This article used *NotePad *project as example. It can be found *sample *dir at Android SDK.

1.Register process. There are 2 repository: a) content service, b) ArrayList in Observable.

a). in NotePadProvider, after we finished querying, there is:

c.setNotificationUri(getContext().getContentResolver(), uri);

which in turn invokes (c is type of AbstractCursor)

mContentResolver.registerContentObserver(mNotifyUri, true, mSelfObserver);

this type of observer is identified by Uri of resource and maintained by content service which is more like a event broker.

b). in init() method of CursorAdapter code, there is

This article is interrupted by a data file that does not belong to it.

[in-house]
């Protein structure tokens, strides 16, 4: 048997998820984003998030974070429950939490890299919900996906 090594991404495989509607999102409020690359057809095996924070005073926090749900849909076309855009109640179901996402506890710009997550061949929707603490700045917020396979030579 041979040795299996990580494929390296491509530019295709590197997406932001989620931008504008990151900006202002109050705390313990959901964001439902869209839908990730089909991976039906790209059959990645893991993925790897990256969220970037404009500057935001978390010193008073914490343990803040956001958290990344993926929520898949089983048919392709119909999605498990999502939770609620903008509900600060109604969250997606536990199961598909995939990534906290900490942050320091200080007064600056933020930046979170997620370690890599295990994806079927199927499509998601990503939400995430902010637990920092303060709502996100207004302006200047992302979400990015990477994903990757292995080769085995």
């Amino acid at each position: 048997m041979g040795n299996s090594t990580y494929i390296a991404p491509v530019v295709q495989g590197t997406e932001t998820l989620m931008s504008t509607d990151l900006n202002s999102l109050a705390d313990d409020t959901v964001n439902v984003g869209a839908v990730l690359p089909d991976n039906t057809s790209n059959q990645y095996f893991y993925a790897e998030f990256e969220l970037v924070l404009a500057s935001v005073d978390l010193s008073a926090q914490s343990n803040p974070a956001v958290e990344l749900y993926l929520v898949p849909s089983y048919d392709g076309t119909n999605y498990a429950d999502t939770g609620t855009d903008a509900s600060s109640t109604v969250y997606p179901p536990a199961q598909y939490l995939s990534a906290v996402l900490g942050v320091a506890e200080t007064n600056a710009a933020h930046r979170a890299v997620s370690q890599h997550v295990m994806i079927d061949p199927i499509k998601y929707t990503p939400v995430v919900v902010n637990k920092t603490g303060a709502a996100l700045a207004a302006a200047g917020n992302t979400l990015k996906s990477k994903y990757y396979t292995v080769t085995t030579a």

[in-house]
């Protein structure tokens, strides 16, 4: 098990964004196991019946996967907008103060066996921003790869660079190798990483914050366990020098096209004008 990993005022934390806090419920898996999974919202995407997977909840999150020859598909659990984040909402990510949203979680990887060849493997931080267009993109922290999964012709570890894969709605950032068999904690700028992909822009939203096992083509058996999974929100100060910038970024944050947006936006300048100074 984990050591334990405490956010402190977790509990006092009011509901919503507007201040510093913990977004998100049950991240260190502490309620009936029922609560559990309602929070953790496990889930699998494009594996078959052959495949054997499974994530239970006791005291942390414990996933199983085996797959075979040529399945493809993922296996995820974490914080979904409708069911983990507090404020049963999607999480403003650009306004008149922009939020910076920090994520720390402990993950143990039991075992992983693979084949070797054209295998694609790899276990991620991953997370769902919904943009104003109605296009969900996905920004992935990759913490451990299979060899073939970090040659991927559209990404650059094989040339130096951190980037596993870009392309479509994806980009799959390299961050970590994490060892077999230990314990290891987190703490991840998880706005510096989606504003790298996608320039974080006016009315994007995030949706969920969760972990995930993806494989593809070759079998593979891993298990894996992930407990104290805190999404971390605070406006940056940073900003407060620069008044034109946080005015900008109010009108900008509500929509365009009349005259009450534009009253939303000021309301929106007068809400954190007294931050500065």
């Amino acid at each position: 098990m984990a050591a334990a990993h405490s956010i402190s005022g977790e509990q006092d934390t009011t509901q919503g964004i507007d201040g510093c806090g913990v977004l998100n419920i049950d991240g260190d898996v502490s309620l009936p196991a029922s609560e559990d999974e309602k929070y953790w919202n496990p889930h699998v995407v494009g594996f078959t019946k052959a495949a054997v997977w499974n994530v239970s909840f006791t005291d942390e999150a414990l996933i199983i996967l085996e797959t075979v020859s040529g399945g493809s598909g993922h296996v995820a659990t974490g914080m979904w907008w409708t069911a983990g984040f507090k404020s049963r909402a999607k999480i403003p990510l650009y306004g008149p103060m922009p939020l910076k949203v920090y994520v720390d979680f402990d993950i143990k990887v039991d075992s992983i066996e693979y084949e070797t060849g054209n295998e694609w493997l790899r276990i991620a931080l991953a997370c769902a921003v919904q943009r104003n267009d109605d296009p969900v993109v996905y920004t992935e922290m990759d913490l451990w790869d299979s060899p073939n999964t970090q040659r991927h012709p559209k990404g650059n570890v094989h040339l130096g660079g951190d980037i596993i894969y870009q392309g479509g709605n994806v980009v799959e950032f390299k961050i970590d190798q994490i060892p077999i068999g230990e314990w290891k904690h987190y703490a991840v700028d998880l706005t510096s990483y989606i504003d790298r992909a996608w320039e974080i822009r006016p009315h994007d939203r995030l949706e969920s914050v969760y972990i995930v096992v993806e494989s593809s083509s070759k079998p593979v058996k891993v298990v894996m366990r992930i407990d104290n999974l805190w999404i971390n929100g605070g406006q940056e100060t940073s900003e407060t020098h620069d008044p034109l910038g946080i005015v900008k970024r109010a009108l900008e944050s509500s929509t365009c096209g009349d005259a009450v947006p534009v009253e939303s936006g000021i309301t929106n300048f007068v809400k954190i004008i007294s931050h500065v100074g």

This type of observer is maintained by corresponding cursor.

2. notify process. These is a little more complex. Because content service will notify Observable first, then Observable will notify cursor adapter. I prepared a sequence to present this.


From the graph, it’s found the framework used a lot of inner class to implement call-back functionality. (This was full documented at Thinking in Java) This made the code a little hard to read.

So use this approach, we can register a observer on Contacts.People.CONTENT_URI, then when the contacts was changed, we will get a notification, as the example here. It is simple but remember to *unregisterContentObservers *your observer. You had better do it at a service. If we do it at an Activity and register at onCreate and un-register at onStop, when the activity went into background, it will not get notified.

So there are 2 level of observer. These 2 levels all can be found at OSGi. It make the framework more flexibility.